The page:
All books in this flagship series contain carefully selected substantial extracts from key cases, legislation, and academic debate, providing able students with a stand-alone resource. Drawing on extensive experience, the authors offer a detailed and authoritative exposition of family law illustrated by materials carefully selected from a wide range of sources. The book’s principal aims are to provide readers with a thorough understanding of family law, in a way that stimulates critical reflection. Readers are encouraged to consider how and why the law has developed as it has, what policies it is seeking to pursue, whether it achieves the right balance between the rights and interests of individual family members and the wider public interest, and how it operates in practice. This edition provides updates and revised discussion on: civil partnership after R (Steinfeld and Keidan) (2018); divorce law following Owens v Owens (2018) and the government’s consultation on reform; domestic abuse, including consultation ahead of the draft Domestic Abuse Bill and forced marriage; rights under the ECHR and UNCRC in children proceedings; surrogacy following Re Z (A Child) (No 2) (2016); child arrangements orders; specific issue and prohibited steps orders, including relocation law; local authority voluntary accommodation following Williams v London Borough of Hackney (2018). There is a new chapter dedicated to property and financial issues after the breakdown of relationships other than marriage and civil partnership. The introductory chapter, supported by materials on the Online Resources, considers some of the contemporary challenges faced by the family justice system.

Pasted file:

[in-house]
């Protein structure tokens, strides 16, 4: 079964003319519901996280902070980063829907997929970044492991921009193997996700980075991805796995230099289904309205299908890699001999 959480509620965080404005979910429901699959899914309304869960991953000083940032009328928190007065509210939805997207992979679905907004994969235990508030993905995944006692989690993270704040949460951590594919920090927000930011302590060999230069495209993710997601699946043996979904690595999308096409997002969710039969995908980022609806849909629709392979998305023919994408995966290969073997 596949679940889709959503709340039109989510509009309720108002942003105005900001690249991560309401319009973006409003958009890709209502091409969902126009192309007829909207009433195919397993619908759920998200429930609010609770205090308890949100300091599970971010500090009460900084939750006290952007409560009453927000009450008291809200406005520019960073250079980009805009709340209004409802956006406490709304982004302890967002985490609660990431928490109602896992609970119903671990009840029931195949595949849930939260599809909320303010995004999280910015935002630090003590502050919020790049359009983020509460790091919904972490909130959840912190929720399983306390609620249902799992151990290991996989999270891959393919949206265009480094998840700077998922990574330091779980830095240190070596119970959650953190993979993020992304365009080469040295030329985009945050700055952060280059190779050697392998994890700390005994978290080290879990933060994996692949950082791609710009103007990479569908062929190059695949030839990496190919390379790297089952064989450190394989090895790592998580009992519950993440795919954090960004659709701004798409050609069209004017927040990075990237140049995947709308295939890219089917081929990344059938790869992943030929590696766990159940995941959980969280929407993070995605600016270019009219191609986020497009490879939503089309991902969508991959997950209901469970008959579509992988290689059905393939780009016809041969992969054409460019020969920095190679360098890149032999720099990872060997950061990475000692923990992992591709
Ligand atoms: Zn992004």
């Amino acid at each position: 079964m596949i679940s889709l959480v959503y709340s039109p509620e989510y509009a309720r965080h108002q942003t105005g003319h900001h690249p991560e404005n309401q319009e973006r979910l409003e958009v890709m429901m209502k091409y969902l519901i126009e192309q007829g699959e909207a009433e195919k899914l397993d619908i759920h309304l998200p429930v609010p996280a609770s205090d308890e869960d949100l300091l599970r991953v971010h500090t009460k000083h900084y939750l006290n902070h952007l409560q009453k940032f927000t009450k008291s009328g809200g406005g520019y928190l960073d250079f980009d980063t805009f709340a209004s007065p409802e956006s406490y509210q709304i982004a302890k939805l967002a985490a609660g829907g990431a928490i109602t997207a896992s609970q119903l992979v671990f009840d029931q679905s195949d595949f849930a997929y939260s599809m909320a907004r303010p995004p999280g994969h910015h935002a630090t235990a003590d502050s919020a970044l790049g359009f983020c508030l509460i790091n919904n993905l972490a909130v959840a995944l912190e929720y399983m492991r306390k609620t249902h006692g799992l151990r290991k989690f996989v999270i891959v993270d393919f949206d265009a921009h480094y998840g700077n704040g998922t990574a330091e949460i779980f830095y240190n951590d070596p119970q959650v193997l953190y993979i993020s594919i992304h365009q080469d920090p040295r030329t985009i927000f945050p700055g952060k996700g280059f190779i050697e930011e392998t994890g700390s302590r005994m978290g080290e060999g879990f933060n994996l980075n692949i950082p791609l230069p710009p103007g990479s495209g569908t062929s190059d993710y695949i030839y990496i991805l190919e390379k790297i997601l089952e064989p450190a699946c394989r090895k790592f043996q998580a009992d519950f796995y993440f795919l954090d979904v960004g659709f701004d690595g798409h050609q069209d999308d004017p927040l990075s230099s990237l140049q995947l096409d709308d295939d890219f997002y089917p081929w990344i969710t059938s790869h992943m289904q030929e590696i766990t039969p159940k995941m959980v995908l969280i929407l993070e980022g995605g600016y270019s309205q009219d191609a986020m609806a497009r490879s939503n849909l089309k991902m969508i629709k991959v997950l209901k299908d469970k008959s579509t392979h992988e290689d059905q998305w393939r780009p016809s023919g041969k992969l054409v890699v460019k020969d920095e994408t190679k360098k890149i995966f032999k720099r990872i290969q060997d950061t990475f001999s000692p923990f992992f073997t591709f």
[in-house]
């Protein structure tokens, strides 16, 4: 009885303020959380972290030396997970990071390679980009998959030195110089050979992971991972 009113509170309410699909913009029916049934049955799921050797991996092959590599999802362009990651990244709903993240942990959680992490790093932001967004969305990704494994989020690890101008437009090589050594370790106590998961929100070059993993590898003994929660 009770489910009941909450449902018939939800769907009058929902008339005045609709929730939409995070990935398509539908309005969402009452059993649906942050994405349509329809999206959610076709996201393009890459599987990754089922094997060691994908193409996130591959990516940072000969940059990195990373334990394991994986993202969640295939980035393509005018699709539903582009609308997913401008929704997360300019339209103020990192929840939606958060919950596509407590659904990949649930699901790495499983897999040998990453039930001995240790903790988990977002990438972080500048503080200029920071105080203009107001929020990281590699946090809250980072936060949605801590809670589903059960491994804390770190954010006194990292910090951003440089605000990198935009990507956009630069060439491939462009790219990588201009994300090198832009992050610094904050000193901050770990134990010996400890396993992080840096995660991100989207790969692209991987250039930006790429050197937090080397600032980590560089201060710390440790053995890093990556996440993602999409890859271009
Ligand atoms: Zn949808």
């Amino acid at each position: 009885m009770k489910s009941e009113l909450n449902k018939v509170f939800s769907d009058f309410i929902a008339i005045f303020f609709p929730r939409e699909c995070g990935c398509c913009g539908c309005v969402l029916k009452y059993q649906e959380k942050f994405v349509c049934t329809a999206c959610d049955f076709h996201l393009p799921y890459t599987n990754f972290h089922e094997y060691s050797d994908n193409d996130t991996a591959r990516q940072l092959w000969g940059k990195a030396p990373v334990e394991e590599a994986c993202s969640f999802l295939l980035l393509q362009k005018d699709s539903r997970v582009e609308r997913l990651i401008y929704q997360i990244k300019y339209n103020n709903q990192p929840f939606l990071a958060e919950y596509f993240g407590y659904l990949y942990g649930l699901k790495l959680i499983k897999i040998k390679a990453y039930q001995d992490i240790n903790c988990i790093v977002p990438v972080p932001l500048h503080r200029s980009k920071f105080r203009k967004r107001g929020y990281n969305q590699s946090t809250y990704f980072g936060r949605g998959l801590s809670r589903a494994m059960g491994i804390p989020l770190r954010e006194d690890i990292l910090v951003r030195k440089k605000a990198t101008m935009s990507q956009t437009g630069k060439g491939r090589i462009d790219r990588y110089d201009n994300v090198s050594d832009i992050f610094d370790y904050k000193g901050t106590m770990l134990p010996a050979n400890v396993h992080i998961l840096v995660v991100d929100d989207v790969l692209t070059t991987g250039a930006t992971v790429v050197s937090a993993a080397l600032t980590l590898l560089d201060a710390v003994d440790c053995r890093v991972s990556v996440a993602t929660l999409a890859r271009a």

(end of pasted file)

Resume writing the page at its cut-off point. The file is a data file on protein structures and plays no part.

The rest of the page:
Chapter

Cover Hayes & Williams' Family Law

3. Protection from domestic abuse and occupation of the family home